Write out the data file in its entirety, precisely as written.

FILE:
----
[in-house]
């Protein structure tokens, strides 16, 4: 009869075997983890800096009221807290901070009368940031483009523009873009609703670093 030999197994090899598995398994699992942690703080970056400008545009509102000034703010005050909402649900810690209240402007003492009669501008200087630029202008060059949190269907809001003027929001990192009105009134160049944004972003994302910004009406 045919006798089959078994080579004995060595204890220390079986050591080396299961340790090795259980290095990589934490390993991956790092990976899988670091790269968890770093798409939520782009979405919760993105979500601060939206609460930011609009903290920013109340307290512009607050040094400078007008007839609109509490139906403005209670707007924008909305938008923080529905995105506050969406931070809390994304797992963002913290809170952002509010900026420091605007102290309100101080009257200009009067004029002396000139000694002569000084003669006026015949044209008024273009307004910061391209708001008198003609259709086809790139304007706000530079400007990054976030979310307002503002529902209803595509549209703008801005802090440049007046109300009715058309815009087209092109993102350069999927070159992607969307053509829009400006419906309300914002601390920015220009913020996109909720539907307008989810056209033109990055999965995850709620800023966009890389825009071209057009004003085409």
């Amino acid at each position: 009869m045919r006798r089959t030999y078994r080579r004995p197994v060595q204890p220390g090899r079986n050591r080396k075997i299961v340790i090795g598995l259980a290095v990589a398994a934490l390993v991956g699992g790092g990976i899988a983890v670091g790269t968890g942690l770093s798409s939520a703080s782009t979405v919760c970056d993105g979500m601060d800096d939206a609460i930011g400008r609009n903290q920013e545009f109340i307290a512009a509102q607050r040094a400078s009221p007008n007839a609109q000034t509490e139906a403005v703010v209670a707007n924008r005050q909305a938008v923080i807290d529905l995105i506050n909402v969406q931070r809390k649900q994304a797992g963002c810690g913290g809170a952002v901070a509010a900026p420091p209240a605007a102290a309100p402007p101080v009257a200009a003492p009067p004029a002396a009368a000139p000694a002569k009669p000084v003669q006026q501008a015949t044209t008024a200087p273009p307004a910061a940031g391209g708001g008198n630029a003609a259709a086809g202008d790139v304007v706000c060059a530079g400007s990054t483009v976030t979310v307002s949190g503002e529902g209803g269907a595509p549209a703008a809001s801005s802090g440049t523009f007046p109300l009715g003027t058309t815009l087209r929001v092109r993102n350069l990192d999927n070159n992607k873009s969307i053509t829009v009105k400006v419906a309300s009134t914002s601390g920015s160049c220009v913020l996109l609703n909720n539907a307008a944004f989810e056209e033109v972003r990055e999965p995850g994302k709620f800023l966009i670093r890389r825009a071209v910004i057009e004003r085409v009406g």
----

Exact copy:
[in-house]
């Protein structure tokens, strides 16, 4: 009869075997983890800096009221807290901070009368940031483009523009873009609703670093 030999197994090899598995398994699992942690703080970056400008545009509102000034703010005050909402649900810690209240402007003492009669501008200087630029202008060059949190269907809001003027929001990192009105009134160049944004972003994302910004009406 045919006798089959078994080579004995060595204890220390079986050591080396299961340790090795259980290095990589934490390993991956790092990976899988670091790269968890770093798409939520782009979405919760993105979500601060939206609460930011609009903290920013109340307290512009607050040094400078007008007839609109509490139906403005209670707007924008909305938008923080529905995105506050969406931070809390994304797992963002913290809170952002509010900026420091605007102290309100101080009257200009009067004029002396000139000694002569000084003669006026015949044209008024273009307004910061391209708001008198003609259709086809790139304007706000530079400007990054976030979310307002503002529902209803595509549209703008801005802090440049007046109300009715058309815009087209092109993102350069999927070159992607969307053509829009400006419906309300914002601390920015220009913020996109909720539907307008989810056209033109990055999965995850709620800023966009890389825009071209057009004003085409």
């Amino acid at each position: 009869m045919r006798r089959t030999y078994r080579r004995p197994v060595q204890p220390g090899r079986n050591r080396k075997i299961v340790i090795g598995l259980a290095v990589a398994a934490l390993v991956g699992g790092g990976i899988a983890v670091g790269t968890g942690l770093s798409s939520a703080s782009t979405v919760c970056d993105g979500m601060d800096d939206a609460i930011g400008r609009n903290q920013e545009f109340i307290a512009a509102q607050r040094a400078s009221p007008n007839a609109q000034t509490e139906a403005v703010v209670a707007n924008r005050q909305a938008v923080i807290d529905l995105i506050n909402v969406q931070r809390k649900q994304a797992g963002c810690g913290g809170a952002v901070a509010a900026p420091p209240a605007a102290a309100p402007p101080v009257a200009a003492p009067p004029a002396a009368a000139p000694a002569k009669p000084v003669q006026q501008a015949t044209t008024a200087p273009p307004a910061a940031g391209g708001g008198n630029a003609a259709a086809g202008d790139v304007v706000c060059a530079g400007s990054t483009v976030t979310v307002s949190g503002e529902g209803g269907a595509p549209a703008a809001s801005s802090g440049t523009f007046p109300l009715g003027t058309t815009l087209r929001v092109r993102n350069l990192d999927n070159n992607k873009s969307i053509t829009v009105k400006v419906a309300s009134t914002s601390g920015s160049c220009v913020l996109l609703n909720n539907a307008a944004f989810e056209e033109v972003r990055e999965p995850g994302k709620f800023l966009i670093r890389r825009a071209v910004i057009e004003r085409v009406g």